Tools & Technology

Nuclear Option

Poisoners have long made use of the periodic table of elements for their dirty work—think arsenic and mercury—but modern technology offers a new elemental option: a disappearing poison.

By Sam Kean | July 6, 2014
Yasser Arafat

Was Yasser Arafat assassinated with polonium?

UN Photo

Down in the southeastern quadrant of the periodic table lurks what I like to call poisoner’s corridor. Lead, mercury, arsenic, cadmium—they’re the ugliest mug shots in chemistry, staples of Superfund sites and the cause of many a recalled toy. And most people haven’t even heard of the worst poison down there: thallium, an element so lethal that the CIA reportedly considered assassinating Fidel Castro with it by dusting a little thallium powder into his socks. (Beyond killing Castro, the CIA supposedly relished the fact that element 81 would make his beard fall out and thereby humiliate El Comandante.)

Lately, modern technology has introduced a new member to poisoner’s corridor, the nuclear toxin polonium. In 2006 Alexander Litvinenko—a former Russian spy who’d become a harsh critic of Vladimir Putin’s government—grew violently ill after drinking polonium-laced green tea in a sushi restaurant in London. No one had ever been assassinated with polonium before: it’s rare naturally and requires advanced technology to manufacture. But photographs of Litvinenko in his hospital room, especially after his hair had fallen out, made element 84 notorious worldwide: so notorious, in fact, that a few toxicologists have now implicated it in another purported assassination, that of Palestinian politician Yasser Arafat.

In October 2004, during what had been a lengthy house arrest, Arafat fell ill one evening after dinner, vomiting and cramping up. He died in a French hospital a month later, reportedly of a stroke brought on by widespread blood clots. For unknown reasons the hospital skipped the autopsy, and rumors have always circulated that Arafat—aged 75 and in good health until then—was poisoned, either by Palestinian political rivals or (the most common accusation) by Israeli officials.

In 2012 Arafat’s widow let toxicologists test some of his belongings, including his underwear, toothbrush, headscarves, and glasses. They found no trace of conventional poisons but did find evidence of polonium. The underwear, for instance, showed levels of polonium dozens of times higher than background levels.

Why use polonium in an assassination? It’s tasteless and odorless, both handy features. And it’s so rare that few tests exist to detect it. Finally, and surprisingly, it’s safe to transport. That’s because polonium emits only alpha particles, bundles of protons and neutrons that are so bulky that even clothing can stop them cold. Assassins can therefore carry it around with impunity.

However benign outside the body, alpha particles do massive damage if ingested or inhaled—degrading organs, crumbling bones, destroying white blood cells, and scrambling DNA. (In the longer term, polonium also causes cancer, especially lung cancer in smokers, since it’s found in tobacco.) Polonium decays pretty quickly, with a half-life of 138 days. That makes it especially deadly, able to bombard your cells with blitzkrieg intensity. Overall, toxicologists have estimated that polonium is 250,000 times more deadly than even cyanide.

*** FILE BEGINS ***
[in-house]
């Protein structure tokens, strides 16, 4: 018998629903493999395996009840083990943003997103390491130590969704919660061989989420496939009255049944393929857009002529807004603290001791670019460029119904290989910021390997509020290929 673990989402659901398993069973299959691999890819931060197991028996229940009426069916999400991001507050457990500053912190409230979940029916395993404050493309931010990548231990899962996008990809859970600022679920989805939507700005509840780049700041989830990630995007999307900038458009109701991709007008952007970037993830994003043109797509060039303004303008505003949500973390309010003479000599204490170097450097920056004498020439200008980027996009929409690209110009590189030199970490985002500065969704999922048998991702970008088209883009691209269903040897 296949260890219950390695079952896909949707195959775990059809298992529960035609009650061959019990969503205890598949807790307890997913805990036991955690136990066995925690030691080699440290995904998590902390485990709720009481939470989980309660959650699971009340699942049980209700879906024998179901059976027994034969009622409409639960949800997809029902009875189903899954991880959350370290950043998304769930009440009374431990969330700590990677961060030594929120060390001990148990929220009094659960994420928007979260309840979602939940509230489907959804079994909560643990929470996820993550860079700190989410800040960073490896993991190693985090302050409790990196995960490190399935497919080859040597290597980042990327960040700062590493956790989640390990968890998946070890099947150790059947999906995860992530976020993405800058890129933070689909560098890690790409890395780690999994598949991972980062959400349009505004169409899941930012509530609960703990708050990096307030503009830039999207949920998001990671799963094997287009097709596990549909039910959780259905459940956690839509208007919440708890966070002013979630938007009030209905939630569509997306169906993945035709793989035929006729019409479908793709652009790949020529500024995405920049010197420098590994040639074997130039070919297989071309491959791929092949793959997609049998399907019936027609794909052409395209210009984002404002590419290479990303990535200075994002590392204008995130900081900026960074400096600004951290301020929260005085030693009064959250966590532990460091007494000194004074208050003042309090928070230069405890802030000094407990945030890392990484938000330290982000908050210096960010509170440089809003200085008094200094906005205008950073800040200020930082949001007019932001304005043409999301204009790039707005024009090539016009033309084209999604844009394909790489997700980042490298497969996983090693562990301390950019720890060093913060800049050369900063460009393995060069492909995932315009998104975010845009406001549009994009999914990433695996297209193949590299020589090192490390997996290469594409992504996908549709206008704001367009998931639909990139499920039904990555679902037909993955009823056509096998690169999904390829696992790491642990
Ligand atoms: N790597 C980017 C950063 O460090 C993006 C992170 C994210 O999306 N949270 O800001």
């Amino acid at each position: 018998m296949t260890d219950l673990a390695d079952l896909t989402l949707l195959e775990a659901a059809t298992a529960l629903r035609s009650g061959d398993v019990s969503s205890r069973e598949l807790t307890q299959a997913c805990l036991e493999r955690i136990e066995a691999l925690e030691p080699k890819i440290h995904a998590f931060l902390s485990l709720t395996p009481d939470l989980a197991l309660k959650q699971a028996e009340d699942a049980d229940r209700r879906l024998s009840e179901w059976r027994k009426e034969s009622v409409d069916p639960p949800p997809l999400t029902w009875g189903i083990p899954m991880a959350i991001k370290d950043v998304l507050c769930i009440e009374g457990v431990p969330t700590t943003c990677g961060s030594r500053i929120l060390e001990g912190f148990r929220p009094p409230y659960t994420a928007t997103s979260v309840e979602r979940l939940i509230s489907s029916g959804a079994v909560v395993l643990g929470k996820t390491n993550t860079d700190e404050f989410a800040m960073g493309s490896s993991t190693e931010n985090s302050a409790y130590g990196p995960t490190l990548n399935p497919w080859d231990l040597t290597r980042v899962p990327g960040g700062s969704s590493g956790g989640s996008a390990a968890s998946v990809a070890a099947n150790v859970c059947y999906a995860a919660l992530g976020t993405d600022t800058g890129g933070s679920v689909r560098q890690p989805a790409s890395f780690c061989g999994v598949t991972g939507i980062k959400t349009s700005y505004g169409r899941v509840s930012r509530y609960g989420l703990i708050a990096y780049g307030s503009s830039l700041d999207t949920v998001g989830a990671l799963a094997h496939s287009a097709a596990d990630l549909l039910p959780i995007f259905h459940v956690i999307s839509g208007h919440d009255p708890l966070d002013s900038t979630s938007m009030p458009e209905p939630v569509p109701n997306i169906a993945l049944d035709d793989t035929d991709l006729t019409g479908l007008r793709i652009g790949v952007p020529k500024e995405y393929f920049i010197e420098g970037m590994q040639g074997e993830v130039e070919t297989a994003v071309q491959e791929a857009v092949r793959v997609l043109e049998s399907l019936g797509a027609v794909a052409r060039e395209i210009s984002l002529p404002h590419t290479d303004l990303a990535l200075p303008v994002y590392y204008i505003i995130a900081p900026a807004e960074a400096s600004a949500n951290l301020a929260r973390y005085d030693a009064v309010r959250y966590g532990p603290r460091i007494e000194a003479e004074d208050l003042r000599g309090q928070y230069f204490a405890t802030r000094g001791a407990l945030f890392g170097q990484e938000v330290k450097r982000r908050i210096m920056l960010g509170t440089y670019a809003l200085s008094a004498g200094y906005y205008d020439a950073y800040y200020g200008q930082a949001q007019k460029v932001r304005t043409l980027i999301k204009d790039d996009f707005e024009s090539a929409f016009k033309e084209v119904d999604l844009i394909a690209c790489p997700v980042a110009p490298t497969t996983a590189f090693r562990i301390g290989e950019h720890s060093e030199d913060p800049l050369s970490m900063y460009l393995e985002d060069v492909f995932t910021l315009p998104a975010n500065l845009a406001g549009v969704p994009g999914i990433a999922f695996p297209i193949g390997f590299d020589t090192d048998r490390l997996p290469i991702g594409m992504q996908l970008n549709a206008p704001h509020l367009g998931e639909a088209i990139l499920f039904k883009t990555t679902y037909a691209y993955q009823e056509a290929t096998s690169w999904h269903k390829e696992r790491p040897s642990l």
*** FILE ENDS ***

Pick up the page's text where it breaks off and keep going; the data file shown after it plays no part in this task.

After finding evidence of polonium in Arafat’s clothes, authorities dug up his remains in 2013 and gave tissue samples to three labs. French and Russian teams found no evidence of polonium in Arafat’s body. But a Swiss team that used silver plates to extract polonium atoms from the tissue did find evidence of poisoning (polonium gloms on to silver). You can guess which result got more headlines.

The Swiss results, however, come with big caveats. Polonium’s short half-life means it disappears quickly. Just since 2004, 25 half-lives have passed, leaving behind just 1/30,000,000th or so of any supposed dose of poison—barely above background levels.

As an alternative to looking for polonium itself, toxicologists can look for decay products, like certain isotopes of lead. But the Swiss team’s lead results were equivocal, offering no firm conclusions. Worse, the soil near Arafat’s grave contained radon, which decays into both lead and polonium, making any interpretation of the results complicated.

Certain medical facts weaken the polonium theory, too. Unlike Litvinenko, Arafat never lost his hair—a classic sign of radiation poisoning. Arafat also had elevated white blood cell counts, a sign of infection but not of exposure to radioactivity. Overall, then, the case for Arafat’s poisoning is shaky, with two labs voting nay, one lab voting maybe. And unfortunately, the chance to resolve the controversy will only get worse as any polonium in the remains, if there ever was any, continues to dribble away.

This is a problem unique to new, nuclear poisons. Even extended delays generally don’t hamper testing for conventional elemental poisons. In 1991, for example, U.S. President Zachary Taylor was exhumed 140 years after his death to test for arsenic—none was found—and scientists 140 years hence could do the same. But even 2004 is ancient history with polonium. We’re used to science advancing over time, giving us more and more accurate results to determine the truth. But the nature of radioactive poisons ensures that some cold cases are likely to remain frigid.